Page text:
I will echo my sentiment written in my review of All the Bright Places. When an author and a reader share in the same experience and the work between the author and the reader reflect that experience, there is a magic that occurs. I lost a friend to suicide about 10 years ago to the month. Suicide is tricky. As Hand points out, there is a different tone to death when the death is occurred by the victims own hands.

“They took Ty’s name off the roster.  The even expunged his school records for the year, as if they could erase his existence altogether.

I’d bet good money they didn’t do that kind of thing with Hailey McKennett, who lost her battle with cystic fibrosis two years ago, or Sammie Sullivan, who died of complications from pneumonia, or Jacob Wright, who was killed in a car crash driving home drunk from a party at Branched Oak Lake last summer.  Jacob got a tree planted for him at the front of the school, a plaque under it that I pass every day walking in that reads WE’LL MISS YOU, J.  Sammie got a moment of silence during first period that year and an entire page of the yearbook devoted to her memory.  They read Hailey’s name at graduation.

But Ty got his locker packed up and delivered promptly back to my mother, before we’d even had a chance to bury him.

Because it was suicide.

Because they don’t want to seem like they’re condoning it.

There are also a lot of “what ifs”. What if I would have said this…done this…noticed this. After dealing with my own grief I still sometimes wonder if things could have ended differently than they did. But has Hand mentions so beautifully, the only person that could have helped him was him. At some point you have to come to peace with not only your loss but with yourself.

I can’t end this review without mentioning Lex. I LOVE her. She is logical, not emotional, slightly socially awkward, and she is who she is. She doesn’t strive to be something she’s not. She isn’t able to curse with conviction—which I can relate—and she views the world in a completely unique way. Honestly, I was thrilled that Hand made a Bones reference because it made it so easy to connect and understand her character.  (Also Bones is my all-time favorite TV show, so, just reading that I knew this book would be a good one.)

The Last Time We Say Goodbye is a beautifully written portrayal of loss, understanding, guilt, grief, and most importantly healing. If you liked All the Bright Places or The Fault in Our Stars, add this to your list.

Click here for full synopsis.


All opinions are my own and are not affiliated or endorsed with any company or organization.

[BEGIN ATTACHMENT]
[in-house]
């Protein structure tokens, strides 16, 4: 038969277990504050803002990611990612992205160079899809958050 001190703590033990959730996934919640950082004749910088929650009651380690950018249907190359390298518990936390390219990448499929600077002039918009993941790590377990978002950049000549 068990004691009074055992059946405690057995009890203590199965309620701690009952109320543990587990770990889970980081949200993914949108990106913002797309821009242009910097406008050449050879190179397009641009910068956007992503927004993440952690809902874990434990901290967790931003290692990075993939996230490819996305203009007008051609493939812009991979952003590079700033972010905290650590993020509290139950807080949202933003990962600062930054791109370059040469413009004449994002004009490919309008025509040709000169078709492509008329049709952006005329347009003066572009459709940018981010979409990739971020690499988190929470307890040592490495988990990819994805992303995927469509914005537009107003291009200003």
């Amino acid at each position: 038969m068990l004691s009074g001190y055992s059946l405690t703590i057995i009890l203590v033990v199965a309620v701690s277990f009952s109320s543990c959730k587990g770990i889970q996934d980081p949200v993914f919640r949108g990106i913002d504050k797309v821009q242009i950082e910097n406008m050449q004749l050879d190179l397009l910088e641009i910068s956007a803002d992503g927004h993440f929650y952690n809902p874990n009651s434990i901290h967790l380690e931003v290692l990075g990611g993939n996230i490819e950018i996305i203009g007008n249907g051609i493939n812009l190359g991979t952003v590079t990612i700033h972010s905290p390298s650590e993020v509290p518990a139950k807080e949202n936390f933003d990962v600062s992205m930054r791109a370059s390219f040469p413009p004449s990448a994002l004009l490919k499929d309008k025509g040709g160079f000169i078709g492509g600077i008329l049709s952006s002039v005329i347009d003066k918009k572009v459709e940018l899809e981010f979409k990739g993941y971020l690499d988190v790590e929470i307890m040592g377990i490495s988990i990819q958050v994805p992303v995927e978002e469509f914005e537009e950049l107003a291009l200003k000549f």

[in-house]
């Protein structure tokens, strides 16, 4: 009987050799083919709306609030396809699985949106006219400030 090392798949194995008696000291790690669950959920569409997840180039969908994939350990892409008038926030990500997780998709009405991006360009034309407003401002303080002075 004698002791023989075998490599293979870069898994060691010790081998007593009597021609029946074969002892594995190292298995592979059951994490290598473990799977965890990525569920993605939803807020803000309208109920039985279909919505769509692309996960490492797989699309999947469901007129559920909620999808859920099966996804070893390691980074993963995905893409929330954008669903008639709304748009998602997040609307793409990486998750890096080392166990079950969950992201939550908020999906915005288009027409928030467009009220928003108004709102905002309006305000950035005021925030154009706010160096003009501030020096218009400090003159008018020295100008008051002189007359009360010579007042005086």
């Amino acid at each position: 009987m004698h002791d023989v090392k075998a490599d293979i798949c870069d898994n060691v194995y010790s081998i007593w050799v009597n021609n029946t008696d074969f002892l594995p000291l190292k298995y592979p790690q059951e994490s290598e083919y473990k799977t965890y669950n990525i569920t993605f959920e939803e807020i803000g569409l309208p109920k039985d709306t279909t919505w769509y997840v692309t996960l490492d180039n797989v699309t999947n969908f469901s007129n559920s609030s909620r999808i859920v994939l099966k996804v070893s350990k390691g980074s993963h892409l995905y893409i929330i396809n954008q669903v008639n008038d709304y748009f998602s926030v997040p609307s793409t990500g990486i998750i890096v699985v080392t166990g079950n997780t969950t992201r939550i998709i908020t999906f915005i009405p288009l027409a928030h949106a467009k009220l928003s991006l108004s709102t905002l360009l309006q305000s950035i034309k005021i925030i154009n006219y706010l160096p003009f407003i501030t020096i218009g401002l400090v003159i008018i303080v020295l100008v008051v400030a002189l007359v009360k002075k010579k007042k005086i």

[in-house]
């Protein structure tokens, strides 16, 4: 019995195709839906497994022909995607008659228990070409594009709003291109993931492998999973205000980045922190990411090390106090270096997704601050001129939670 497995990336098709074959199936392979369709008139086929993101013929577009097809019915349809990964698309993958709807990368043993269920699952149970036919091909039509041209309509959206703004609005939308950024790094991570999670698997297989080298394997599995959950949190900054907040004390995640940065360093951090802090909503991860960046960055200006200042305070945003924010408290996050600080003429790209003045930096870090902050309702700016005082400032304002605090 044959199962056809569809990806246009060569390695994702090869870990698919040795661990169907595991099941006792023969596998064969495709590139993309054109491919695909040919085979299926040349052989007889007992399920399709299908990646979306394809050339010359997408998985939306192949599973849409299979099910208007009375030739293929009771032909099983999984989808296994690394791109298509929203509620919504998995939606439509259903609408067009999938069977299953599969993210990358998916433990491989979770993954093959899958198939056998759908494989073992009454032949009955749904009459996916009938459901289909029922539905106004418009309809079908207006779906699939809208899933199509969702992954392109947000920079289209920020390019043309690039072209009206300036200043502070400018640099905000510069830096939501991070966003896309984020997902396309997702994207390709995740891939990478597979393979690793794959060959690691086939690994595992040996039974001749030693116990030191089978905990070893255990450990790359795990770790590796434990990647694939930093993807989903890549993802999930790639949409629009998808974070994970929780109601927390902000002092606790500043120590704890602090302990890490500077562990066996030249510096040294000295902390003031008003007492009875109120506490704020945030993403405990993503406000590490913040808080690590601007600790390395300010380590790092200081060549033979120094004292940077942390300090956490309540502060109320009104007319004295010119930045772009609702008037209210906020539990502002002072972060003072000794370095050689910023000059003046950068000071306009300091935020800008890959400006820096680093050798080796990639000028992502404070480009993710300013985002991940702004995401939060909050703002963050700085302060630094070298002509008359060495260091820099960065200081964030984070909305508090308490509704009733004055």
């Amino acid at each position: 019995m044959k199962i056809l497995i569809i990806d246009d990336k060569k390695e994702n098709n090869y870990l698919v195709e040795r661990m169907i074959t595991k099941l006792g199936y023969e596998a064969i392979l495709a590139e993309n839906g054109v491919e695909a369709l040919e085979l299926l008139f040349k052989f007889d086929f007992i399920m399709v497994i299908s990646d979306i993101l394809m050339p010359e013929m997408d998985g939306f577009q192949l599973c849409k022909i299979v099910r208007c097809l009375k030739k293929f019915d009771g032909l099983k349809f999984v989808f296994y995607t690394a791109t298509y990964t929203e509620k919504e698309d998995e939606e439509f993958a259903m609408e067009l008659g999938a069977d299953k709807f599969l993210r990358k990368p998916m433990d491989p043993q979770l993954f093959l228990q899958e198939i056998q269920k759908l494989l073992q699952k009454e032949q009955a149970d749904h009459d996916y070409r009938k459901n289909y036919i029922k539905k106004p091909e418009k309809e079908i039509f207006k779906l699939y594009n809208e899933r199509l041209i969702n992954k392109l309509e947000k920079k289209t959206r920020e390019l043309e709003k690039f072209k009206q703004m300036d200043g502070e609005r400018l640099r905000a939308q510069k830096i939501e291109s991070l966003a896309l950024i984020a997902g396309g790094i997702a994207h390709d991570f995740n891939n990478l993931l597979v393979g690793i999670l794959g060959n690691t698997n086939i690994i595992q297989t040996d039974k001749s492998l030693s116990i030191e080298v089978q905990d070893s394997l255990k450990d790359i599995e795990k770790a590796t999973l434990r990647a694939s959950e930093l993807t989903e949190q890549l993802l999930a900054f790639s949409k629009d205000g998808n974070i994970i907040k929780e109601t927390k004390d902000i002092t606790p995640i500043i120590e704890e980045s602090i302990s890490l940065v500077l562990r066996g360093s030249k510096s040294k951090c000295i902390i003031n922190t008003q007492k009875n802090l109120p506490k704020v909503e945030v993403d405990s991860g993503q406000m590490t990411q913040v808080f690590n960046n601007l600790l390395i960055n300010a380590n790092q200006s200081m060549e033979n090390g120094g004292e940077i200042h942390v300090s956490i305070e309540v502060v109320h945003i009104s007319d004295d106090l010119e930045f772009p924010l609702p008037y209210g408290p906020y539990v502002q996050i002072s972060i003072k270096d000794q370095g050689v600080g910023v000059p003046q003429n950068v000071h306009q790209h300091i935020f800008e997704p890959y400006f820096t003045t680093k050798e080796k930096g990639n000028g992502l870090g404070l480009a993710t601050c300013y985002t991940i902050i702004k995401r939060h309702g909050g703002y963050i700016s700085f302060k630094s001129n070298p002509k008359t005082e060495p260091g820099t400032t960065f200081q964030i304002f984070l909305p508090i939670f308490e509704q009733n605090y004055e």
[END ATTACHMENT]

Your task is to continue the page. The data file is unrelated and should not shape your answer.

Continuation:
Review | Kissing Ted Callahan (and Other Guys)

Kissing Ted Callahan (and Other Guys)

Image via Goodreads Release Date: April 14th from Poppy

Um, Amy Spalding have we met? Because I am pretty sure you just wrote about me in your newest book, Kissing Ted Callahan (and Other Guys).

Awk-ward. No really, awkward. This book is chock-full of it and it will have you laughing out loud (and yes, mighty loud) til the end.

I love Spalding’s characters, like L-O-V-E. Each of her characters hold their own. You have Riley who runs head first into love, says the first thing that pops in her head, and is (just a little bit) reckless. Reid is her fierce band companion, and I love their platonic friendship. (Who says boys and girls can’t just be friends?!) He is a bubble of insecurities, and I appreciate that Spalding added a male character like his into the mix. Then there is Lucy, she is sensible, nice, and is the definition of what a friend should be. Milo, who is quite possibly the coolest (and smoothest) kid in town.  Oh, and let’s not forget Ted! I may or may not have a crush on Ted. He is a bit of a mystery, plus he is smart, kind, thoughtful, and seems to be the All-American good guy. He may be a bit of a geek, but those are usually the best kind of guys. (I mean have you watched The Big Bang Theory?!)

This book has been compared a lot to Nick and Norah’s Infinite Playlist. It definitely has a similar vibe, meaning Riley is in a band and music is a huge part of this story, but Kissing Ted Callahan (and Other Guys) is definitely in a category of its own. Spalding was very smart when she wrote this novel. It is a love story that is so authentically adolescent, you will feel like you are in your teenage shoes again.

Get ready to laugh because this one brings everything to the table.

For full synopsis click here.
Purchase: Amazon | Barnes & Noble
Release Date: April 14, 2015
Publisher: Poppy / Little, Brown Book for Young Readers 

Special thanks to NetGalley and Little Brown for this ARC. It was a pleasure reading this title!  


All opinions are my own and are not endorsed or affiliated with any company or organization.